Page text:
Woolly Bugger Fly Step-by-Step

Woolly Bugger Fly Step-by-Step:

“The Woolly Bugger is so effective, it should be banned from some watersheds.”
Bill Hunter in Lefty Kreh’s “The Professionals’ Favorite Flies”

No fly tying blog would be complete without a Woolly Bugger tutorial. And no Woolly Bugger tutorial would be complete without the above quote. Though only created in the 1960s, this simple Palmer-Worm derivation is astoundingly effective and has long held “classic” fly status.

Owing its success to its ability to mimic countless prey items, the woolly bugger is often the first fly we learn to fish and the first fly we learn to tie. Originally tied to immitate a large Dobsonfly nymph (Hellgrammite), the pattern has since been deemed a worthy mimic of baitfish, sculpin, leeches, crayfish, damselflies and even a number of saltwater crustaceans.

Tied as shown, in olive with or without a beadhead, this pattern is a secret fish catching weapon that belongs in every angler’s fly box.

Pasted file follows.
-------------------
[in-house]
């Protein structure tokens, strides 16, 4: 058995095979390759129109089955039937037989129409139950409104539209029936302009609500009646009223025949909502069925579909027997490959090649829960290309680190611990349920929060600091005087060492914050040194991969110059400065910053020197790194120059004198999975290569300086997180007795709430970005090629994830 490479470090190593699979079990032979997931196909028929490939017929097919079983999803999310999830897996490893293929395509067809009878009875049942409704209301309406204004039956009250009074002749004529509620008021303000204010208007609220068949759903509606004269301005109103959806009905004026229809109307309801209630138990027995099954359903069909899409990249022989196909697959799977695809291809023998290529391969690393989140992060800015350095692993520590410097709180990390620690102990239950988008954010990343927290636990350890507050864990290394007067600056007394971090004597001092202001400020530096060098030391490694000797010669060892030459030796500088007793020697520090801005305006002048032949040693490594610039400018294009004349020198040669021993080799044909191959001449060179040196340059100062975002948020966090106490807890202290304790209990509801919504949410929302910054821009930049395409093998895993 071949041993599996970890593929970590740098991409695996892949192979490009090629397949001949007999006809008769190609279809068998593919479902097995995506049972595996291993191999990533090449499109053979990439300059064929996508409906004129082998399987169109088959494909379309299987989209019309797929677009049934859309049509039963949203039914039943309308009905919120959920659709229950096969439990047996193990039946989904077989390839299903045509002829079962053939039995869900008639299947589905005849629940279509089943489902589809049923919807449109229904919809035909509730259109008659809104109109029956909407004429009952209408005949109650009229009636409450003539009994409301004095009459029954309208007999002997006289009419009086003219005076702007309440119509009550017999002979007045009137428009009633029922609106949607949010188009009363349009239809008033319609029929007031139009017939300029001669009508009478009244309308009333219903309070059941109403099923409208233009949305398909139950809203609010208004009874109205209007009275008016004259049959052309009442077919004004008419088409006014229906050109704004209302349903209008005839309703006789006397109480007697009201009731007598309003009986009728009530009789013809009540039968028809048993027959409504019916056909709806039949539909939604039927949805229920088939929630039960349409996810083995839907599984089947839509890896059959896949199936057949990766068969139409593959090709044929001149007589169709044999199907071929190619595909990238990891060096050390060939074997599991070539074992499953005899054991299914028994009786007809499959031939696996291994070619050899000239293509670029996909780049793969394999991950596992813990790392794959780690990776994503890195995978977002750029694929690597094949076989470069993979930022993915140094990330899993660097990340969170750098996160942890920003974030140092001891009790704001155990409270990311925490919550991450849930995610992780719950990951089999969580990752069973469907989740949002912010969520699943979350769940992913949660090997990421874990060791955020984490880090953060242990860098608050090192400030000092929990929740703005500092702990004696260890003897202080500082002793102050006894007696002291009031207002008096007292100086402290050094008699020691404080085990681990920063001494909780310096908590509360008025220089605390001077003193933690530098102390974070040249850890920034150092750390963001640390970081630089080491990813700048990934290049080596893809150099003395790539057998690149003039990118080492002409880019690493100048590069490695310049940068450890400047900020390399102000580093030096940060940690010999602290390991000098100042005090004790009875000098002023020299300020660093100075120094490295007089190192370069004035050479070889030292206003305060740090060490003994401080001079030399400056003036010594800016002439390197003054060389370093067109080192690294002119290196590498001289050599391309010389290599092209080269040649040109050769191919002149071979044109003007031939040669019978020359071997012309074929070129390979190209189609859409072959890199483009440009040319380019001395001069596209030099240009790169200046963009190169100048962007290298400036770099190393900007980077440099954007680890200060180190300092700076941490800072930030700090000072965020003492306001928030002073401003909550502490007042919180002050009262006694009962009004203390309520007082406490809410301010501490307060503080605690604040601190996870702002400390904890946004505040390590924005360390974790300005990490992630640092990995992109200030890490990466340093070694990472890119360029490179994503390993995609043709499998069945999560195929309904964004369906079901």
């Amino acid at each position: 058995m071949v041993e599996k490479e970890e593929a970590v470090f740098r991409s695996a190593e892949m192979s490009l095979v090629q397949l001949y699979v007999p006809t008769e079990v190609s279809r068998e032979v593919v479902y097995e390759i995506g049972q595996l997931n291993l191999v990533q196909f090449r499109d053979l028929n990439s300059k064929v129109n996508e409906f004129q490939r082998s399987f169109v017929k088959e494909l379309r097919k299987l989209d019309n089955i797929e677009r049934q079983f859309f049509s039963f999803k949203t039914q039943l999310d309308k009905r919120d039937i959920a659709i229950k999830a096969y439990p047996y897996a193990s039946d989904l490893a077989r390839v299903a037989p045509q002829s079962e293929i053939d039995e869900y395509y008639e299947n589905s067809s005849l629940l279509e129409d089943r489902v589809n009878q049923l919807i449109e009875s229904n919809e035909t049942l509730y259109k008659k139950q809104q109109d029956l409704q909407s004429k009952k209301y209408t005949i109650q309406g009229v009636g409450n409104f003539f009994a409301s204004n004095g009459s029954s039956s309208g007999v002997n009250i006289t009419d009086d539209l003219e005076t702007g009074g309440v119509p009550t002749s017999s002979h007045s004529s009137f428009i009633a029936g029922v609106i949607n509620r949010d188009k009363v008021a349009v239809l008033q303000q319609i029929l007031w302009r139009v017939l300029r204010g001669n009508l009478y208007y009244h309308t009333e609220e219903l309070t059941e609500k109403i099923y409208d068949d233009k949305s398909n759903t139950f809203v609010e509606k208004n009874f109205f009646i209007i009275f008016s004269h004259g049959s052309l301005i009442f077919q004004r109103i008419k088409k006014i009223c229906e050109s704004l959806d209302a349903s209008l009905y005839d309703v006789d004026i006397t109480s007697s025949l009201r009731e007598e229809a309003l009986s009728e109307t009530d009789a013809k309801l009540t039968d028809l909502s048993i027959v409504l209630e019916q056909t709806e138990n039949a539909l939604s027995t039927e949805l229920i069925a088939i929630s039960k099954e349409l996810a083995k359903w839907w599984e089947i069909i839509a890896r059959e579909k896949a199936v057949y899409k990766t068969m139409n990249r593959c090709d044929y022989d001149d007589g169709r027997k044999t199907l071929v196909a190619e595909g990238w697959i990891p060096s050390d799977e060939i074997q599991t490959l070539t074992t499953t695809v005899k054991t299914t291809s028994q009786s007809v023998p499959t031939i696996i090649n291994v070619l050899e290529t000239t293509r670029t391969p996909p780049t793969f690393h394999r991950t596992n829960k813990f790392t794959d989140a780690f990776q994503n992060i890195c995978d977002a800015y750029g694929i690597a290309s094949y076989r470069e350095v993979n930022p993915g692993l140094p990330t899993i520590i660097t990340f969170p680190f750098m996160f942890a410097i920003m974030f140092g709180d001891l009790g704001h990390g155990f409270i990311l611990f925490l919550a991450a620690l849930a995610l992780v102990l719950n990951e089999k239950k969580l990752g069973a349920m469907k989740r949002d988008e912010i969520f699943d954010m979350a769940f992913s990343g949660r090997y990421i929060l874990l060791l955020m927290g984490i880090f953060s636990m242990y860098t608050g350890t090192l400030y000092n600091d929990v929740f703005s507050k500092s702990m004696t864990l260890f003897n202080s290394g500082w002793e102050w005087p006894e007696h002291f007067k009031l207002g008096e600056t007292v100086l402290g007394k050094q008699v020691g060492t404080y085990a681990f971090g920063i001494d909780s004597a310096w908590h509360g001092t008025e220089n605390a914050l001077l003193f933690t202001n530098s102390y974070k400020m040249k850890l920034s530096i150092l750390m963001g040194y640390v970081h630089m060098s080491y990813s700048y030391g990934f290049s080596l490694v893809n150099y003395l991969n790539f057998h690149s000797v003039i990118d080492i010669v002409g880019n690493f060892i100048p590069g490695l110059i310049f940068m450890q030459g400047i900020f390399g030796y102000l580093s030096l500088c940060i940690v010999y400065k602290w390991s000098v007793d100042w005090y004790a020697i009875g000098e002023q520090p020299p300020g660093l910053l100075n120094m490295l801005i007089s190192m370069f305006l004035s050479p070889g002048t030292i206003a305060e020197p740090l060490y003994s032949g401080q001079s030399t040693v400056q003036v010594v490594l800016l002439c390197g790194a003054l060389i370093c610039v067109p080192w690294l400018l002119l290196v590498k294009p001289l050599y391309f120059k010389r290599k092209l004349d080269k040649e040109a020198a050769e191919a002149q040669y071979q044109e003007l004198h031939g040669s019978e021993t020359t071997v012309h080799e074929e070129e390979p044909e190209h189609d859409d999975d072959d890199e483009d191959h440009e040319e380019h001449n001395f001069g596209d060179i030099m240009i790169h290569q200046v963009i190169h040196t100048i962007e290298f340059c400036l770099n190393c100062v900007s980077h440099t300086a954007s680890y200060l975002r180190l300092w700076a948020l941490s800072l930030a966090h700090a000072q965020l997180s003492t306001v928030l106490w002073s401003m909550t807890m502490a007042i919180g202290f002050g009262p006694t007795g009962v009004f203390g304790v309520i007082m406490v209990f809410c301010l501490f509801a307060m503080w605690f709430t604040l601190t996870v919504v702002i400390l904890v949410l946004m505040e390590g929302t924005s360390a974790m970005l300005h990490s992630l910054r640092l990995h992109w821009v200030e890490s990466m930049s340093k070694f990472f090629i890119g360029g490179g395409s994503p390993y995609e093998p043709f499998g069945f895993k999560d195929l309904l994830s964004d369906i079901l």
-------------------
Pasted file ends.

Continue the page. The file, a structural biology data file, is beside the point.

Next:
Materials:
3-4x Long Streamer (size 2-10) 70 Denier (Olive)Materials Brass or Tungsten (sized to match)
Materials Olive Marabou over FlashMaterials Microchenille (Olive) Saddle Hackle (Olive)
Materials Gold Ultrawire (Small)

Step-by-Step Tying Instructions:

(Mobile Viewers: Click images to enlarge)


Tips and Tricks:

1. There’s no wrong way to fish a bugger

When it comes to tips and tricks, this could easily be the shortest or longest section I’ve written. The reason is…there’s no wrong way to fish a woolly bugger. Lake, pond, river, stream. Twitched, stripped, bounced, swung, dead drifted or even trolled. If fish are present, this pattern will likely catch them. Experiment with your retrieve, and you’ll eventually figure out what the fish want.

2. What else can I say, someone else already literally wrote the book now it!

For those looking to go down the rabbit hole of Woolly Bugger knowledge, check out Gary Soucie’s Woolly Wisdom. With 230+ pages devoted to Woolly Buggers, Woolly Worms and their variants, you’ll be hard pressed to find a more detailed look at these flies.


Proof of Concept

For all the time I spend on the water, I do not have a single recent image of a fish landed on a woolly bugger. To the best of my recollection, the last fish landed on the pattern was a stocker brown caught in late 2012.

My most vivid memory, however (and the one I most regret not having photo documentation of) was the unexpected Grass Carp that devoured a small yellow woolly worm as I stripped it just below the surface of a farm pond sometime in my youth. To this day, that is still the largest fish I’ve battled on a 5-wt.

Perhaps it’s time I take my own advice and keep a few Woolly Buggers stocked in my fly box.

Tight Lines, guys!

Chris


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